Rhinos great Kevin Sinfield spoke to Sky Sports rugby league expert and former Leeds team-mate Barrie McDermott ahead of his final game as director of rugby before joining the coaching staff of Premiership rugby union giants Leicester Tigers
By Barrie McDermott and Marc Bazeley
Last Updated: 04/08/21 2:49pm
When Indiana basketball icon Larry Bird agreed to take over as head coach of his home state’s NBA team, the Pacers, he did so on the proviso he would be in the job for no more than three years.
It is the same timeframe Kevin Sinfield asked to be judged on when he returned to the Super League club he enjoyed a stellar playing career with, Leeds Rhinos, in July 2018 as their first director of rugby – and, as with Bird’s successful spell at the Pacers, it has turned out to be the length of his stay in the role.
The 40-year-old is leaving the Rhinos to join rugby union giants Leicester Tigers as defence coach after overseeing a rebuilding job at Emerald Headingley, arriving in the wake of the departure of Super League-winning coach Brian McDermott. That was followed by the tumult of David Furner’s six-month reign and then the team’s rebirth under Richard Agar.
Sinfield departs with Leeds having lifted the Challenge Cup last year and with the next generation of players from the club’s renowned academy starting to make their mark, and he told Sky Sports‘ Barrie McDermott he believes the club are firmly back on track after some difficult recent times.
“Right at the start I said: ‘give me three years’ and I’ve done my three years, and I always committed to that,” Sinfield said. “I knew how difficult it was going to be because of contract lengths and we were stale as a group.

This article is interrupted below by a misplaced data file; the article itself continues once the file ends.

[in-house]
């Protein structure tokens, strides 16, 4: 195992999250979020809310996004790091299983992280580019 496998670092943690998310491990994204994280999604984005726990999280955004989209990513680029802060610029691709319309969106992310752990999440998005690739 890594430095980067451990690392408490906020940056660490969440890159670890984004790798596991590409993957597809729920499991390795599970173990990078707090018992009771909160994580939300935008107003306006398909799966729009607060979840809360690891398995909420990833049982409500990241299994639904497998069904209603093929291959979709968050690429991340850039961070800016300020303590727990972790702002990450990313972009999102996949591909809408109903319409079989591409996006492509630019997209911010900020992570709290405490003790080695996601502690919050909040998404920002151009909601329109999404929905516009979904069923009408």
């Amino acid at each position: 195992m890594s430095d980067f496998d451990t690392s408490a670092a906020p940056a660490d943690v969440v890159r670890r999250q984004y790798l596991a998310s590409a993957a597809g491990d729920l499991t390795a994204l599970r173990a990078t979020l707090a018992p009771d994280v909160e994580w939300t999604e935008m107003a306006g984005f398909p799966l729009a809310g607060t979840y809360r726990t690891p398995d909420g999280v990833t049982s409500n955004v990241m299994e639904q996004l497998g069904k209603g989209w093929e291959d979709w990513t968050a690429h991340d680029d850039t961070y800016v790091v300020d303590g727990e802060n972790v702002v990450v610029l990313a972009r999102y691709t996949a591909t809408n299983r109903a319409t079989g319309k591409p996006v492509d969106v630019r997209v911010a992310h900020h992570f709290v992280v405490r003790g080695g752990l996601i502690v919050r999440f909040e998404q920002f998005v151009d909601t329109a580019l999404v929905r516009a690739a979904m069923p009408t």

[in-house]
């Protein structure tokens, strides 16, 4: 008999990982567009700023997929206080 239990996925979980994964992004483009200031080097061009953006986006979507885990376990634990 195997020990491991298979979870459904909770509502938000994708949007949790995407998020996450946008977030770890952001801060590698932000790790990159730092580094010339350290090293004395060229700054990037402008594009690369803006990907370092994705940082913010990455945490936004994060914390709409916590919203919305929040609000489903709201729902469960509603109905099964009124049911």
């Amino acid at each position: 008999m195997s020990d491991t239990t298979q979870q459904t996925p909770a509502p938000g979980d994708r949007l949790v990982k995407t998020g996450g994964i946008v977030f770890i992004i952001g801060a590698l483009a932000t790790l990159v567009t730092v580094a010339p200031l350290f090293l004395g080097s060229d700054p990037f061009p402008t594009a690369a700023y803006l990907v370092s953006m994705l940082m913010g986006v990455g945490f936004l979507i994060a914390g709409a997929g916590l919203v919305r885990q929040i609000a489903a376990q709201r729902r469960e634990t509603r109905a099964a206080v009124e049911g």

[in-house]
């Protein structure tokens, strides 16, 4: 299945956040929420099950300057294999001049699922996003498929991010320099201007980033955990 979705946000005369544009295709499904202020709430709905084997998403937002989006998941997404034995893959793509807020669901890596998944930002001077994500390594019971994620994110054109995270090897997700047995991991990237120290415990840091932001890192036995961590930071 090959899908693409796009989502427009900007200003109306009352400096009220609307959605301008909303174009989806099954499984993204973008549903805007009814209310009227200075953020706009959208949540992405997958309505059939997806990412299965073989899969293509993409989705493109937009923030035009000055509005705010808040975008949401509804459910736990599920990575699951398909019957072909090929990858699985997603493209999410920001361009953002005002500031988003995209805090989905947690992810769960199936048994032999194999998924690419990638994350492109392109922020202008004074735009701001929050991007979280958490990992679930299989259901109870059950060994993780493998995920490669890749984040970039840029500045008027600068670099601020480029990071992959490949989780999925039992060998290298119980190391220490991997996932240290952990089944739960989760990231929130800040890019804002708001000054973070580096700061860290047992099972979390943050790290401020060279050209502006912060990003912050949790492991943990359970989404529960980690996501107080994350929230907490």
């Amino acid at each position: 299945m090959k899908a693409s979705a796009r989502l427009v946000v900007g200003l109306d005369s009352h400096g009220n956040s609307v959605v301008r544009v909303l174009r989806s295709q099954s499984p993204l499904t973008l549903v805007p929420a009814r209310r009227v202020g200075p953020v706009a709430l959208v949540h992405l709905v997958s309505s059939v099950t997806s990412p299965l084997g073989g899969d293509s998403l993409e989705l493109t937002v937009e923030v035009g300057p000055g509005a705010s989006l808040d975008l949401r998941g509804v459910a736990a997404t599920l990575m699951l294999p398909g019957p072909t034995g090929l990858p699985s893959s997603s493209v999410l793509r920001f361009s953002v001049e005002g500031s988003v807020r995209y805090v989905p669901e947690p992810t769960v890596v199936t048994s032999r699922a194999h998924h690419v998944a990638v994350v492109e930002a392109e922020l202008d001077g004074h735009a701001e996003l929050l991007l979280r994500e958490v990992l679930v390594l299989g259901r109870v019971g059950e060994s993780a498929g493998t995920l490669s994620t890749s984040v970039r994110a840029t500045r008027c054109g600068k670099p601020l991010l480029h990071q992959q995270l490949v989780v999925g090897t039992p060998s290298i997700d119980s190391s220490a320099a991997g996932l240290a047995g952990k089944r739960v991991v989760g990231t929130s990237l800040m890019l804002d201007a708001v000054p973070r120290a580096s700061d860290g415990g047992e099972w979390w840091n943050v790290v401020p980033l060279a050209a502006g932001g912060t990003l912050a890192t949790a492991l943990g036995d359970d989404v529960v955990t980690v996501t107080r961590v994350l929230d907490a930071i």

“At the time, especially after parting ways with Dave Furner, I did a couple of interviews and I think the narrative which was portrayed wasn’t fair and correct. They thought I’d pushed all the blame on to Brian McDermott and I don’t think that was fair.
“I was pointing the finger at our senior players because they were the ones who let people down because we hadn’t been strong enough. We hadn’t been good enough within in the dressing room from a leadership perspective.
We’d lost our way as a group and a team, and part of what I tried to do was get us back on track and understand what playing for this club represents.
“It was just because we’d lost our way as a group and a team, and part of what I tried to do was get us back on track and understand what playing for this club represents.”
His switch to Leicester is not the first experience Sinfield has had of the 15-man code, having ended his playing days with Yorkshire Carnegie during the 2015/16 Championship season, and will see him pursue his desire to get more coaching time after his director of rugby role saw him become more and more involved on the administrative side.
He arrives at Mattioli Woods Welford Road with the club not in too dissimilar a position to when he returned to Leeds, with the 10-time Premiership winners and two-time European champions having been starved of major honours in recent years.